It’s time for researchers and marketers to get far more aggressive in the incorporation of concepts from behavioral economics and emotional intelligence in their work and much more overtly measure and analyze the impact of emotions on customer and employee behavior. Treat the emotional dimension like you do any other decision criteria: instead of engineering improvements in speed/durability/reliability/whatever, test and design paths to improve customer and employee feelings about the firm and its products/services. Think of customer feelings like any other performance criteria (only one that probably is more important than the others).

Start working on the challenges of boosting the extent to which customers and employees project or say they love your company or a particular experience or reducing the frequency with which they express anger, frustration or outright hate. Learn to differentiate between emotions so you can respond to and try to elicit specific emotions. You probably have some tools for responding to customers on a (near) real-time basis: start trying to understand the emotions behind customer feedback and calibrating your handling and communicating with them in emotional terms.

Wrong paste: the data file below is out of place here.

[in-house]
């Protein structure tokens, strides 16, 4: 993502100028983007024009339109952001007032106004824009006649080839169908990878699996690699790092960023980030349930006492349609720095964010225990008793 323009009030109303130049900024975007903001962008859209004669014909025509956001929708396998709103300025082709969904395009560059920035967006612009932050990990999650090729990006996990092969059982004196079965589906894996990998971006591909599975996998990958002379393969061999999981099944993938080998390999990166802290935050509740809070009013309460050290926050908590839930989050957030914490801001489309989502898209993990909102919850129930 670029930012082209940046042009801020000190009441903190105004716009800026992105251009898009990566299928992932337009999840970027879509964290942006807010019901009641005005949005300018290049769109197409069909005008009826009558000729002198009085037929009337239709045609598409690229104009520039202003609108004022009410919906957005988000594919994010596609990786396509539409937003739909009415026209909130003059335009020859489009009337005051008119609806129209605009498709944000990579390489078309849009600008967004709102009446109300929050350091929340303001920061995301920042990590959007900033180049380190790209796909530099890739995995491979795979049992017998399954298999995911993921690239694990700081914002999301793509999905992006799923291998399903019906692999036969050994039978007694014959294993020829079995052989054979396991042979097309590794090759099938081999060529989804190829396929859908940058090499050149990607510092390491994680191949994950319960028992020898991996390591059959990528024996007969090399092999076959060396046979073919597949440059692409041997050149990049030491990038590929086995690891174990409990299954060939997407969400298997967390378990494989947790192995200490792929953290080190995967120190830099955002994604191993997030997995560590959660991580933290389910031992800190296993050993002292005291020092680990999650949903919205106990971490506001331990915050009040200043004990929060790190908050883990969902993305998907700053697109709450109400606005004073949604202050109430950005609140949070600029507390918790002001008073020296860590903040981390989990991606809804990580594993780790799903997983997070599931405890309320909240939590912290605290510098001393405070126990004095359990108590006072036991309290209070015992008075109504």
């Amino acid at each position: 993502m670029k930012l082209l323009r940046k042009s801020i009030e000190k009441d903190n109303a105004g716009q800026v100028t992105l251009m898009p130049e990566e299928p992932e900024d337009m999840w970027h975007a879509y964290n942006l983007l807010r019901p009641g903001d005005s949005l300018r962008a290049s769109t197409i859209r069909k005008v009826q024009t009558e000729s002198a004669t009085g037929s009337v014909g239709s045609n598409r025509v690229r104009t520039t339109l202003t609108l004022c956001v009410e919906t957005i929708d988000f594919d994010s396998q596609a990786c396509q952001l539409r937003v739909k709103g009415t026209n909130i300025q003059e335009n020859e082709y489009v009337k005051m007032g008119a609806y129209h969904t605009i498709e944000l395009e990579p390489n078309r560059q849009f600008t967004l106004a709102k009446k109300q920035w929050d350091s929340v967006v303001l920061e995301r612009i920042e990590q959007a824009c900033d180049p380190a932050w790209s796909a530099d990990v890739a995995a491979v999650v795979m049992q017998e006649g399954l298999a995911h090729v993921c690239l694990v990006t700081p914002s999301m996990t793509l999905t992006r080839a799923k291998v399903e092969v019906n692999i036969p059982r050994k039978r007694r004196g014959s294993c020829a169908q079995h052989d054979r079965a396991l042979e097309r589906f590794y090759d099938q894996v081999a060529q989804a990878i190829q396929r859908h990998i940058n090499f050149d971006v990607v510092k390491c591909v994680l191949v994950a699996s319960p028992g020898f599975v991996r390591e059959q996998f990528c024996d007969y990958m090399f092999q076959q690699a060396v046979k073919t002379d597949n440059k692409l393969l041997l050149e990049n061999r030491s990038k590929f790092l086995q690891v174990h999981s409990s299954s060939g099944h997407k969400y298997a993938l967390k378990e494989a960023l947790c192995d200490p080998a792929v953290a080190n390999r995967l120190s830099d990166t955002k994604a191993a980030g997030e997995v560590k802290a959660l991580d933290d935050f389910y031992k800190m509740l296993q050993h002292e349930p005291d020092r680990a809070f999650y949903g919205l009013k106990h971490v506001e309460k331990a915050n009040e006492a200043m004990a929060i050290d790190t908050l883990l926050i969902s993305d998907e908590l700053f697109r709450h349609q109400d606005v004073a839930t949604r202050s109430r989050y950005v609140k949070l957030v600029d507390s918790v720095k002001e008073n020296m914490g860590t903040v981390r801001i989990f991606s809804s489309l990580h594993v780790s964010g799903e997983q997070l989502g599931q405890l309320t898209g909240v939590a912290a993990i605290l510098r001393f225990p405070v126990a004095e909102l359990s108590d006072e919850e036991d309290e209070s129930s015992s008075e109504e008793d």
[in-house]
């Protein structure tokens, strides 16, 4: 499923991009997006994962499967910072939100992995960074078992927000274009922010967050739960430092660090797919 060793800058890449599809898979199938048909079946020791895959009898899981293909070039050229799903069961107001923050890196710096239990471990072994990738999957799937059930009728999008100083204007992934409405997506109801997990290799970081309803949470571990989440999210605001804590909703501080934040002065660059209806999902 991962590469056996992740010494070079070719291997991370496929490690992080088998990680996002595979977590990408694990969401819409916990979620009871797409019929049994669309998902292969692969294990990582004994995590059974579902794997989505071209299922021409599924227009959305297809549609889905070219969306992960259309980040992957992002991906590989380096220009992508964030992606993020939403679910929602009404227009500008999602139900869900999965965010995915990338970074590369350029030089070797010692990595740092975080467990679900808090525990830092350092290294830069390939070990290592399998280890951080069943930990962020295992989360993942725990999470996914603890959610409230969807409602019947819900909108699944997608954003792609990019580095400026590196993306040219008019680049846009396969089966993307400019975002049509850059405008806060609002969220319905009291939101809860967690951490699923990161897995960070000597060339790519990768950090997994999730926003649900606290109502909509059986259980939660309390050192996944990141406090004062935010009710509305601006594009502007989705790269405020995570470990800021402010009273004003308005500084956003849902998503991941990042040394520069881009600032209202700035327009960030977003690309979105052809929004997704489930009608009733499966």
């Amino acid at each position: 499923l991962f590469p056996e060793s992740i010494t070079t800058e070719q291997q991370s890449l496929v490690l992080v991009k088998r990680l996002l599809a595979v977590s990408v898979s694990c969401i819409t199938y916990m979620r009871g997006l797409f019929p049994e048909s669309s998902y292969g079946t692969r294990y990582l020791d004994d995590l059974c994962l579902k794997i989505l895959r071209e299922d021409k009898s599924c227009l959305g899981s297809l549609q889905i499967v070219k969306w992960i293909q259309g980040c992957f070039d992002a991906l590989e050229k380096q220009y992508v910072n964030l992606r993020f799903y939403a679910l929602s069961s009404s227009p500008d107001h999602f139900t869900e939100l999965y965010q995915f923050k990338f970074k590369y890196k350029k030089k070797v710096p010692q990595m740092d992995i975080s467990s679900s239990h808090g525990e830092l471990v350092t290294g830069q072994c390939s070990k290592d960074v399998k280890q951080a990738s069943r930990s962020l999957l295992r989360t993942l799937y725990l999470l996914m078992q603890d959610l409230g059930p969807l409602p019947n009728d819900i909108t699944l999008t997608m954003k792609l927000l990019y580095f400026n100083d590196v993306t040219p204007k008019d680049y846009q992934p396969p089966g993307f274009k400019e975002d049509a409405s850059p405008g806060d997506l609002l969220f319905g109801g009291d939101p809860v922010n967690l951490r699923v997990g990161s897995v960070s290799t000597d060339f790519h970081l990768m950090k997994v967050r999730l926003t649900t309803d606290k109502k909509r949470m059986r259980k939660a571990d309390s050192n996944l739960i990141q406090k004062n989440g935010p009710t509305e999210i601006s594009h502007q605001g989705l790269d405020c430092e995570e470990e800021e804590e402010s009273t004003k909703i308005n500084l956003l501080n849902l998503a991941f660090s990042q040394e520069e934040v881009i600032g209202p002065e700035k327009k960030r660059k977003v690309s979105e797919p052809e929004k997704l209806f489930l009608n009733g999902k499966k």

I remember listening to Daniel Kahneman speak years ago. He implored his audience of marketers not to be too ruthless in using the tools of behavioral economics in manipulating the behaviors of consumers. While his Big Brotherish warning was not misguided, companies have barely scratched the surface of trying to capture, understand and influence the emotions of customers and employees to try to motivate desired behaviors (and demotivate undesired behaviors).

In short: it is long past time to stop acting like customers make every or even most (or perhaps any) decision as if they are reading the label/ingredients/product specifications and carefully weighing the cost/benefits and competitive alternatives. Go out there and make them FEEL great instead.